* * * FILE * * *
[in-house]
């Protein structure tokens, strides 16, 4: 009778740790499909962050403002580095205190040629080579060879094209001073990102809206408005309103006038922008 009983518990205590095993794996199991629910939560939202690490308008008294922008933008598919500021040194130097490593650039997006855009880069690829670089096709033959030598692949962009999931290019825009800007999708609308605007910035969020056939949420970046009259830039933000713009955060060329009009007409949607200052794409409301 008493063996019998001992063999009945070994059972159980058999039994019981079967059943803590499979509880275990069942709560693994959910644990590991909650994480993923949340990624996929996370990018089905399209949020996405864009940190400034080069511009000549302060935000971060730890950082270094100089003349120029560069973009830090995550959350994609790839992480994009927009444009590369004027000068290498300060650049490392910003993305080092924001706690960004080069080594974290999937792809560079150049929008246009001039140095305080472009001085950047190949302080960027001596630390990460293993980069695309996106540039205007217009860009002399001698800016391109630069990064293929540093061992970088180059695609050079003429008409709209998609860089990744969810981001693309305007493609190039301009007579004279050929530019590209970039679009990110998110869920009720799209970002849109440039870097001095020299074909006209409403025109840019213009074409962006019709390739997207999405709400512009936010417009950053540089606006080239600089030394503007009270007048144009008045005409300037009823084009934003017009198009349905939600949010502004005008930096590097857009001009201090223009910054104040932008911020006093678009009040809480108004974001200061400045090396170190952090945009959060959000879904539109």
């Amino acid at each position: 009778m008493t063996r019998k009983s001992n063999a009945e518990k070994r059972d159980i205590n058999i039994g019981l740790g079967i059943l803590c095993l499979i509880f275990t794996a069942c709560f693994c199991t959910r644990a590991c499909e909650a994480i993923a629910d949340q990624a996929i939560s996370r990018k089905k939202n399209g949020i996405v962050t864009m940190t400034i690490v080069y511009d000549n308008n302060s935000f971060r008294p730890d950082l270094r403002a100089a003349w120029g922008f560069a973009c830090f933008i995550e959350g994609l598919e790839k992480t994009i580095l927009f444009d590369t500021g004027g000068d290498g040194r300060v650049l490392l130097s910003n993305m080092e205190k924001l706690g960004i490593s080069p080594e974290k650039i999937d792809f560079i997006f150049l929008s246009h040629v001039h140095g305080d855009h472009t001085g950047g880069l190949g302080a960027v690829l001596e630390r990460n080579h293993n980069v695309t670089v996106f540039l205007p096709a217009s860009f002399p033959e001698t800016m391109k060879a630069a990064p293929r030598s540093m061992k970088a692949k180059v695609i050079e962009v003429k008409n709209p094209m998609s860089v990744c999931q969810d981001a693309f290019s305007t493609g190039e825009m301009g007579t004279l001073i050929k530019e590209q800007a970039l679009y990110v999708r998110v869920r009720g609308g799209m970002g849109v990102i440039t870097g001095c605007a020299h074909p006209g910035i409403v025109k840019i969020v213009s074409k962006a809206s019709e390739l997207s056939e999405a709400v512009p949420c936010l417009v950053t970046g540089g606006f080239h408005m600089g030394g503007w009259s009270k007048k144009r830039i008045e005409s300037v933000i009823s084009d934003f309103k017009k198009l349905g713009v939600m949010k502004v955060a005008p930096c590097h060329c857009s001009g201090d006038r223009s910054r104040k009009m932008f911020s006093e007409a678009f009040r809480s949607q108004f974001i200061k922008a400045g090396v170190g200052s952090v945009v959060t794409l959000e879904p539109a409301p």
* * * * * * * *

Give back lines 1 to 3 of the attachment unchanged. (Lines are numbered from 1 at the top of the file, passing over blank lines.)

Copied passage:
[in-house]
């Protein structure tokens, strides 16, 4: 009778740790499909962050403002580095205190040629080579060879094209001073990102809206408005309103006038922008 009983518990205590095993794996199991629910939560939202690490308008008294922008933008598919500021040194130097490593650039997006855009880069690829670089096709033959030598692949962009999931290019825009800007999708609308605007910035969020056939949420970046009259830039933000713009955060060329009009007409949607200052794409409301 008493063996019998001992063999009945070994059972159980058999039994019981079967059943803590499979509880275990069942709560693994959910644990590991909650994480993923949340990624996929996370990018089905399209949020996405864009940190400034080069511009000549302060935000971060730890950082270094100089003349120029560069973009830090995550959350994609790839992480994009927009444009590369004027000068290498300060650049490392910003993305080092924001706690960004080069080594974290999937792809560079150049929008246009001039140095305080472009001085950047190949302080960027001596630390990460293993980069695309996106540039205007217009860009002399001698800016391109630069990064293929540093061992970088180059695609050079003429008409709209998609860089990744969810981001693309305007493609190039301009007579004279050929530019590209970039679009990110998110869920009720799209970002849109440039870097001095020299074909006209409403025109840019213009074409962006019709390739997207999405709400512009936010417009950053540089606006080239600089030394503007009270007048144009008045005409300037009823084009934003017009198009349905939600949010502004005008930096590097857009001009201090223009910054104040932008911020006093678009009040809480108004974001200061400045090396170190952090945009959060959000879904539109």
């Amino acid at each position: 009778m008493t063996r019998k009983s001992n063999a009945e518990k070994r059972d159980i205590n058999i039994g019981l740790g079967i059943l803590c095993l499979i509880f275990t794996a069942c709560f693994c199991t959910r644990a590991c499909e909650a994480i993923a629910d949340q990624a996929i939560s996370r990018k089905k939202n399209g949020i996405v962050t864009m940190t400034i690490v080069y511009d000549n308008n302060s935000f971060r008294p730890d950082l270094r403002a100089a003349w120029g922008f560069a973009c830090f933008i995550e959350g994609l598919e790839k992480t994009i580095l927009f444009d590369t500021g004027g000068d290498g040194r300060v650049l490392l130097s910003n993305m080092e205190k924001l706690g960004i490593s080069p080594e974290k650039i999937d792809f560079i997006f150049l929008s246009h040629v001039h140095g305080d855009h472009t001085g950047g880069l190949g302080a960027v690829l001596e630390r990460n080579h293993n980069v695309t670089v996106f540039l205007p096709a217009s860009f002399p033959e001698t800016m391109k060879a630069a990064p293929r030598s540093m061992k970088a692949k180059v695609i050079e962009v003429k008409n709209p094209m998609s860089v990744c999931q969810d981001a693309f290019s305007t493609g190039e825009m301009g007579t004279l001073i050929k530019e590209q800007a970039l679009y990110v999708r998110v869920r009720g609308g799209m970002g849109v990102i440039t870097g001095c605007a020299h074909p006209g910035i409403v025109k840019i969020v213009s074409k962006a809206s019709e390739l997207s056939e999405a709400v512009p949420c936010l417009v950053t970046g540089g606006f080239h408005m600089g030394g503007w009259s009270k007048k144009r830039i008045e005409s300037v933000i009823s084009d934003f309103k017009k198009l349905g713009v939600m949010k502004v955060a005008p930096c590097h060329c857009s001009g201090d006038r223009s910054r104040k009009m932008f911020s006093e007409a678009f009040r809480s949607q108004f974001i200061k922008a400045g090396v170190g200052s952090v945009v959060t794409l959000e879904p539109a409301p």